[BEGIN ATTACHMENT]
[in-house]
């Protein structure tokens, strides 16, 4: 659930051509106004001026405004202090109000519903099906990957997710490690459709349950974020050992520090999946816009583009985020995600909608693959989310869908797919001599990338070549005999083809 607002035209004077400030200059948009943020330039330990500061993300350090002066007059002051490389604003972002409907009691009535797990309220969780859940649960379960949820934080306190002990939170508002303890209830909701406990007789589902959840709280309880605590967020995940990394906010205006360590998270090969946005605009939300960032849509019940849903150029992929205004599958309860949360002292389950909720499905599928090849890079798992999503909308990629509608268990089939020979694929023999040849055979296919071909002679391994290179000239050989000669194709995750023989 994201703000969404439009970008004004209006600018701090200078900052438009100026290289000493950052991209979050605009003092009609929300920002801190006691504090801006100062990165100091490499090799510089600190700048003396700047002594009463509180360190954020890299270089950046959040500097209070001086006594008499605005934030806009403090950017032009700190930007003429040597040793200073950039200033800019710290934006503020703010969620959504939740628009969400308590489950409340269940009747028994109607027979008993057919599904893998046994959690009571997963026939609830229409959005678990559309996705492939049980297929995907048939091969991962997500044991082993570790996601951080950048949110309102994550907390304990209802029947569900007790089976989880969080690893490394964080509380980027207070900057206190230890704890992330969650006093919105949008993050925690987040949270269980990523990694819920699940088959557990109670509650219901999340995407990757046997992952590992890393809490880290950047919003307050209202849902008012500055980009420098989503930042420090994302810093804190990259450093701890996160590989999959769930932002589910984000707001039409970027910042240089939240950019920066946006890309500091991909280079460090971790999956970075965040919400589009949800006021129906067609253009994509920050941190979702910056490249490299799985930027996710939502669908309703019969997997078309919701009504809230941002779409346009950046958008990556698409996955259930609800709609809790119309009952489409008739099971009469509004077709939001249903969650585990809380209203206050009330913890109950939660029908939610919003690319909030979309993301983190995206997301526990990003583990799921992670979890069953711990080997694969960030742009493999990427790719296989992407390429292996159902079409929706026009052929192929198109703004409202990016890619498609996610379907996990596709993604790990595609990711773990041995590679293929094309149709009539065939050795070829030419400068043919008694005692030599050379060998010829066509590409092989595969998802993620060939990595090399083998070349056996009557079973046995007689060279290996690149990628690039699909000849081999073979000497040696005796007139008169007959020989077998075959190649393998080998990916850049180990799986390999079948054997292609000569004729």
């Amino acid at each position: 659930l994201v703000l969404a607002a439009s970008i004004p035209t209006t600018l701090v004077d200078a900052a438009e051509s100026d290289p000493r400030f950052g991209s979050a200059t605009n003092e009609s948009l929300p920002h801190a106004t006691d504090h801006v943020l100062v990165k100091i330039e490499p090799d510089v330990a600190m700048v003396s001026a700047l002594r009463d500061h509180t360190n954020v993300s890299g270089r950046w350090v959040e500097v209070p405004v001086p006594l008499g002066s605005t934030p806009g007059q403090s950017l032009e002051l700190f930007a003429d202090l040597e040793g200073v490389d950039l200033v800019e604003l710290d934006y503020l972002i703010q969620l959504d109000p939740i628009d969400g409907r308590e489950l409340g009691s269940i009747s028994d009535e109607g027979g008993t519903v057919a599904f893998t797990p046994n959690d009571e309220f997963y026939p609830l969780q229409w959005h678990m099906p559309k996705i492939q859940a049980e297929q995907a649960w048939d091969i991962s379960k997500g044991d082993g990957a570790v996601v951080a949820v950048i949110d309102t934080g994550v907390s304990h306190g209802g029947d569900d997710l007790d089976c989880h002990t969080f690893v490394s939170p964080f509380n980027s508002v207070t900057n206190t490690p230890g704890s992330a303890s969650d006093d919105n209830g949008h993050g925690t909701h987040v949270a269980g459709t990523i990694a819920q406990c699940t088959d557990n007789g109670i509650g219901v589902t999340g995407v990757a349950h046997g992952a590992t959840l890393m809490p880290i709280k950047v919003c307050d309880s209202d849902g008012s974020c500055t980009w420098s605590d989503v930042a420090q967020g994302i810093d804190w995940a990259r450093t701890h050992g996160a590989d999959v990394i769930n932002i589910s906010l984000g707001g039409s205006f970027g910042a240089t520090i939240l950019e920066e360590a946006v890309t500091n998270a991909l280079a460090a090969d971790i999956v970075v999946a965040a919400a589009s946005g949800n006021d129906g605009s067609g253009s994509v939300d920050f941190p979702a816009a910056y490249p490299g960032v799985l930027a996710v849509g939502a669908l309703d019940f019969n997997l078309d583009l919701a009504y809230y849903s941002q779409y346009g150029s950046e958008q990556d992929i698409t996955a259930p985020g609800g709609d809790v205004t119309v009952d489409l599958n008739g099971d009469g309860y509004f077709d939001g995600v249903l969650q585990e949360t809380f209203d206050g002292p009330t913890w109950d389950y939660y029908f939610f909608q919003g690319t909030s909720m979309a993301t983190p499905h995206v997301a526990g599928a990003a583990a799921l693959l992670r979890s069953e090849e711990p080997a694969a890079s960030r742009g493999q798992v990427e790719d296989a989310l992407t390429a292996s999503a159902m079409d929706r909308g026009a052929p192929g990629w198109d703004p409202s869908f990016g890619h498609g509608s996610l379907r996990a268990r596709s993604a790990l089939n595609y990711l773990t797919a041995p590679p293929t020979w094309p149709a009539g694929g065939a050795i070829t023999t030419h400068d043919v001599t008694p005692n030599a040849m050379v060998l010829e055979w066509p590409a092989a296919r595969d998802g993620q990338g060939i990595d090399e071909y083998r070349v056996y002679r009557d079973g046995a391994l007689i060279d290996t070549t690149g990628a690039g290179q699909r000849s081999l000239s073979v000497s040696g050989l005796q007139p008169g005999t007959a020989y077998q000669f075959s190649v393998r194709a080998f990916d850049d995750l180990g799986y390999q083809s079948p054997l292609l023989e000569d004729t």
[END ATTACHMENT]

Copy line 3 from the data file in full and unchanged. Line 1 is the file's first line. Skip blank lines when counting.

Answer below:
């Amino acid at each position: 659930l994201v703000l969404a607002a439009s970008i004004p035209t209006t600018l701090v004077d200078a900052a438009e051509s100026d290289p000493r400030f950052g991209s979050a200059t605009n003092e009609s948009l929300p920002h801190a106004t006691d504090h801006v943020l100062v990165k100091i330039e490499p090799d510089v330990a600190m700048v003396s001026a700047l002594r009463d500061h509180t360190n954020v993300s890299g270089r950046w350090v959040e500097v209070p405004v001086p006594l008499g002066s605005t934030p806009g007059q403090s950017l032009e002051l700190f930007a003429d202090l040597e040793g200073v490389d950039l200033v800019e604003l710290d934006y503020l972002i703010q969620l959504d109000p939740i628009d969400g409907r308590e489950l409340g009691s269940i009747s028994d009535e109607g027979g008993t519903v057919a599904f893998t797990p046994n959690d009571e309220f997963y026939p609830l969780q229409w959005h678990m099906p559309k996705i492939q859940a049980e297929q995907a649960w048939d091969i991962s379960k997500g044991d082993g990957a570790v996601v951080a949820v950048i949110d309102t934080g994550v907390s304990h306190g209802g029947d569900d997710l007790d089976c989880h002990t969080f690893v490394s939170p964080f509380n980027s508002v207070t900057n206190t490690p230890g704890s992330a303890s969650d006093d919105n209830g949008h993050g925690t909701h987040v949270a269980g459709t990523i990694a819920q406990c699940t088959d557990n007789g109670i509650g219901v589902t999340g995407v990757a349950h046997g992952a590992t959840l890393m809490p880290i709280k950047v919003c307050d309880s209202d849902g008012s974020c500055t980009w420098s605590d989503v930042a420090q967020g994302i810093d804190w995940a990259r450093t701890h050992g996160a590989d999959v990394i769930n932002i589910s906010l984000g707001g039409s205006f970027g910042a240089t520090i939240l950019e920066e360590a946006v890309t500091n998270a991909l280079a460090a090969d971790i999956v970075v999946a965040a919400a589009s946005g949800n006021d129906g605009s067609g253009s994509v939300d920050f941190p979702a816009a910056y490249p490299g960032v799985l930027a996710v849509g939502a669908l309703d019940f019969n997997l078309d583009l919701a009504y809230y849903s941002q779409y346009g150029s950046e958008q990556d992929i698409t996955a259930p985020g609800g709609d809790v205004t119309v009952d489409l599958n008739g099971d009469g309860y509004f077709d939001g995600v249903l969650q585990e949360t809380f209203d206050g002292p009330t913890w109950d389950y939660y029908f939610f909608q919003g690319t909030s909720m979309a993301t983190p499905h995206v997301a526990g599928a990003a583990a799921l693959l992670r979890s069953e090849e711990p080997a694969a890079s960030r742009g493999q798992v990427e790719d296989a989310l992407t390429a292996s999503a159902m079409d929706r909308g026009a052929p192929g990629w198109d703004p409202s869908f990016g890619h498609g509608s996610l379907r996990a268990r596709s993604a790990l089939n595609y990711l773990t797919a041995p590679p293929t020979w094309p149709a009539g694929g065939a050795i070829t023999t030419h400068d043919v001599t008694p005692n030599a040849m050379v060998l010829e055979w066509p590409a092989a296919r595969d998802g993620q990338g060939i990595d090399e071909y083998r070349v056996y002679r009557d079973g046995a391994l007689i060279d290996t070549t690149g990628a690039g290179q699909r000849s081999l000239s073979v000497s040696g050989l005796q007139p008169g005999t007959a020989y077998q000669f075959s190649v393998r194709a080998f990916d850049d995750l180990g799986y390999q083809s079948p054997l292609l023989e000569d004729t």